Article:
- Laravel and PHP developers to follow on Mastodon
- Introducing PHP 8.2: all new features and changes
- Laravel Mailcoach v6 has been released with a new UI and lots of improvements
- Introducing our SDKs for PHP and Laravel
- Automatically restart Horizon when local PHP files change
- 🚀 Mailcoach Cloud is now available: affordable email marketing for bloggers, Artisans, and entrepreneurs
- A Laravel package to add flags to Eloquent models
- My current setup (end 2022 edition)
- Providing faster support using auto-impersonation
- Automatically setup your favorite email provider in Mailcoach
- Using jobs instead of commands in the schedule of a Laravel app
- Oh Dear 2.0 has been launched
- Writing a newsletter in Markdown on Mailcoach
- A package to manage dynamic servers
- I shall define this only once
- Creating installer commands for Laravel packages
- Getting information about all the models in your Laravel app
Increase performance by using Eloquent's
- Making sure routes, config, and events of your Laravel app are cached in production
- Introducing our new Laravel Options package
- Using Laravel Vite to automatically refresh your browser when changing a Blade file
- Making Vite and Valet play nice together
Attachableinterface to attach any kind of object to a mail in a Laravel app
- Using login links in a Laravel app
- A package to add comments to your Laravel app
- A package to create Livewire powered wizards in no time
- How to add a spotlight-like search field to your Laravel app
- Creating PHP interfaces, traits, and classes dynamically at runtime
- From PHPUnit To Pest
- Learn how to write readable PHP that is a joy to maintain
- Improve Passing Booleans in PHP
- Avoid using else
- Code that breathes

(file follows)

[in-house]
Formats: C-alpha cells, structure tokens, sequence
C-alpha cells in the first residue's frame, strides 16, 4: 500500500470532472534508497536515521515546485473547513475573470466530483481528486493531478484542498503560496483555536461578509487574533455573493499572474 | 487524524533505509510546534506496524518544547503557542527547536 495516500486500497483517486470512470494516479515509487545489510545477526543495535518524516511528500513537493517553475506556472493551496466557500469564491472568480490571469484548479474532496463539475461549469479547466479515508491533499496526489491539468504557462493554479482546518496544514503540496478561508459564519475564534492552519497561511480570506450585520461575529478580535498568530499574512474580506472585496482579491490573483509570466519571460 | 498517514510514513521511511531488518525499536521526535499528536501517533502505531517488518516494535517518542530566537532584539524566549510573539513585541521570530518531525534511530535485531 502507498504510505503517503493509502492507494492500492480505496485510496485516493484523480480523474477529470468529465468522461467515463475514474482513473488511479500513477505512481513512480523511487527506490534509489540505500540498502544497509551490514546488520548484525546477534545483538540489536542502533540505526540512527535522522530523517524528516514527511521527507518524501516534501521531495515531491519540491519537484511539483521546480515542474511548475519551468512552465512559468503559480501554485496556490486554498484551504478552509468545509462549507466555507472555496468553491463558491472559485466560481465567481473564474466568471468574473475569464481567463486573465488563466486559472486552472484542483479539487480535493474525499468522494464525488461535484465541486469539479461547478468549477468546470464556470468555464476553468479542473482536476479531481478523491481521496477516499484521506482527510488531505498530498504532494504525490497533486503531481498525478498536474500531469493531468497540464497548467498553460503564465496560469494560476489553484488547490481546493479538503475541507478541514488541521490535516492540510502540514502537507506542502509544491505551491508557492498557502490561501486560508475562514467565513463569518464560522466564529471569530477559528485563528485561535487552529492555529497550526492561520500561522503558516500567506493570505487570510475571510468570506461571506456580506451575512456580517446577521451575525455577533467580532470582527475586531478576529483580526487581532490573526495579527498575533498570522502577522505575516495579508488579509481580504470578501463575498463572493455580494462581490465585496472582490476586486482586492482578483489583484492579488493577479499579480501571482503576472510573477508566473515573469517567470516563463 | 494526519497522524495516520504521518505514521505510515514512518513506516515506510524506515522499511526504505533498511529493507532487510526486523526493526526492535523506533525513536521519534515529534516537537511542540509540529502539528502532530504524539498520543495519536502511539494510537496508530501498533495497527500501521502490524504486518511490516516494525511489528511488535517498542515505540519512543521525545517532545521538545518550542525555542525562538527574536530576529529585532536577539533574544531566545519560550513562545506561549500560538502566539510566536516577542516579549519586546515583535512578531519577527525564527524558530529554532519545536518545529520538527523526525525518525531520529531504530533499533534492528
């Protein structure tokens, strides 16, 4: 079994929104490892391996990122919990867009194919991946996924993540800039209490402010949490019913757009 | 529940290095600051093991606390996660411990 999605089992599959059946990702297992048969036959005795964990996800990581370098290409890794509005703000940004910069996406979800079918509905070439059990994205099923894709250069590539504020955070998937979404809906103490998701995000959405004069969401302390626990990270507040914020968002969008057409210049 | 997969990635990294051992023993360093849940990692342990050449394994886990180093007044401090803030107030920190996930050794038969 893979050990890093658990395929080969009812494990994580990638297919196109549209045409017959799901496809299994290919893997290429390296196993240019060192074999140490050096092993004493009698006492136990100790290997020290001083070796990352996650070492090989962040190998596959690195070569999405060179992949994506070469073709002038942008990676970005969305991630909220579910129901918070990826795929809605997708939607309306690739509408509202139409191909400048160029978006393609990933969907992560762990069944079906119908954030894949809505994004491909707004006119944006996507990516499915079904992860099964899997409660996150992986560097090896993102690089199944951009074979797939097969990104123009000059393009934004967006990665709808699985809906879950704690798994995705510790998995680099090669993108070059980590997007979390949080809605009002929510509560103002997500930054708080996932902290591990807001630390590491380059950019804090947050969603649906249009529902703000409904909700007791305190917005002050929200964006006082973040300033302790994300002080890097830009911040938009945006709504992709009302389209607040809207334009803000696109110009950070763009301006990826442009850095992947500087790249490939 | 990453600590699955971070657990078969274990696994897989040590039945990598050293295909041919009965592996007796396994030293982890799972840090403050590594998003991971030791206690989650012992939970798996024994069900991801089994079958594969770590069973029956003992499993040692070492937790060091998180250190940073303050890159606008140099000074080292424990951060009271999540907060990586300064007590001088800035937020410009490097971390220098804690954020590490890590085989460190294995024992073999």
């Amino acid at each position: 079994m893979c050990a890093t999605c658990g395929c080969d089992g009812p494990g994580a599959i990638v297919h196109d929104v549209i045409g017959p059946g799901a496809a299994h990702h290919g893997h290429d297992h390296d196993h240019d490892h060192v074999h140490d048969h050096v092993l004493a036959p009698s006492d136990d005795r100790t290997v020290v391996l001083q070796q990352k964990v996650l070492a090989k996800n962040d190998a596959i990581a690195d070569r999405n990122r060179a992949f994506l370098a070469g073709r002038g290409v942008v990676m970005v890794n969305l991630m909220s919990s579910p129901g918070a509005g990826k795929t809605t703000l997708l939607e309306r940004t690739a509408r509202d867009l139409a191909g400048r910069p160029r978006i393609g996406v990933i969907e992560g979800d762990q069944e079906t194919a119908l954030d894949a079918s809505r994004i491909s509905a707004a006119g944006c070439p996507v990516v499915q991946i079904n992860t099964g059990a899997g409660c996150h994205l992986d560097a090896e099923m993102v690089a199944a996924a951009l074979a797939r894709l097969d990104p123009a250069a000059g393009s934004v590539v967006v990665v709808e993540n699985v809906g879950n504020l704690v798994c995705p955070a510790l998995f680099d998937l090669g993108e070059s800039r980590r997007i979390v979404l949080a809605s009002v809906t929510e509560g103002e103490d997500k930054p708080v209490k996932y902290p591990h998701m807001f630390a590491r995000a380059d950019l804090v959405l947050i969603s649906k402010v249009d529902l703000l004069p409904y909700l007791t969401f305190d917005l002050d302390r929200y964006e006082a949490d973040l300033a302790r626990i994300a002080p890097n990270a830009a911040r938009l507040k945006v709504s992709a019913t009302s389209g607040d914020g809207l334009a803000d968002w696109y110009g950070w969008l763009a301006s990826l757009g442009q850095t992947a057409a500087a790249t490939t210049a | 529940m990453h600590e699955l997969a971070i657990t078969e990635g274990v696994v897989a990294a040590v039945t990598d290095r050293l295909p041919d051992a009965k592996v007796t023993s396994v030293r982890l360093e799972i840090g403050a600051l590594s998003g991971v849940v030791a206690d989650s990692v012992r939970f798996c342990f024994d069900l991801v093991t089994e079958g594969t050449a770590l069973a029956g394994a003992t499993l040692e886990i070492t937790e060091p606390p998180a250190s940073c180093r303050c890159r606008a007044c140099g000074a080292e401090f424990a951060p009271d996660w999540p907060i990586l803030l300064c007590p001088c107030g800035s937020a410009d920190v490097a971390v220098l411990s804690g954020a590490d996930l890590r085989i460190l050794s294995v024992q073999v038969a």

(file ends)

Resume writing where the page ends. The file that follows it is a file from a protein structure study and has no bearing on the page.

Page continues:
- Exploring Termwind Internals
- A CLI tool to monitor GitHub Actions
- A package to automatically discover routes in a Laravel app
- A package to quickly send Slack alerts in a Laravel app
- A better error page for Symfony applications
- Ignition, the most beautiful error page for Laravel and PHP, got a major redesign
If you have written content that is interesting for people that enjoy working with PHP, Laravel, and surrounding ecosystems, send me a link using this form, and it will be published in the community section.
The past 12 months, I sometimes thought it was a quieter year. But by writing all of this, I noticed a lot was accomplished this year. Remember that everything listed above aren't only my accomplishments but also those of my team at Spatie / Oh Dear. All this work couldn't have been done without them, and I'm thankful for having amazing colleagues.
If you can't get enough of recaps, here are the links to the ones from previous years.
Even though some friends are struggling with mental health, and the state of the world is a bit messy, to say the least, I still consider 2022 a good year, and I'm thankful for all the good things happening in my life. A friend of mine recently said out of the blue that I'm a rich man in more ways than one. I guess that's true, and I hope I can pass some of that happiness forward.
I hope your 2022 was also good and you have an excellent 2023.
Did you write a recap?
Submit your recap here, and I'll also add it to this post.
- Stefan Zweifel
- Ryan Chandler
- Jeffrey Van Rossum
- Aaron Francis
- Nuno Maduro
- Christoph Rumpel
- Imran Ahmed
- Mohammed Emran
- Jason McCreary
- James Brooks
- Bert De Swaef
- Pavlo Tkachenko
My year 2022 in review:— Povilas Korop | Laravel Courses Creator & Youtuber (@PovilasKorop) December 27, 2022
I did a good job.
2022 was the first good year in a long time. I switched jobs, switched countries, and travelled more than I ever dreamed of.— Mohamed Said (@themsaid) December 29, 2022
Also web3 noise disappeared.
Thanks for sharing, Freek. Always loved your packages.
Thanks for sharing about your album (Wave) too, I really loved it! Now in my favourites on Spotify.
Nice, thanks for letting me know!
My next album is ready and will be released on the 1st of January on Spotify 👍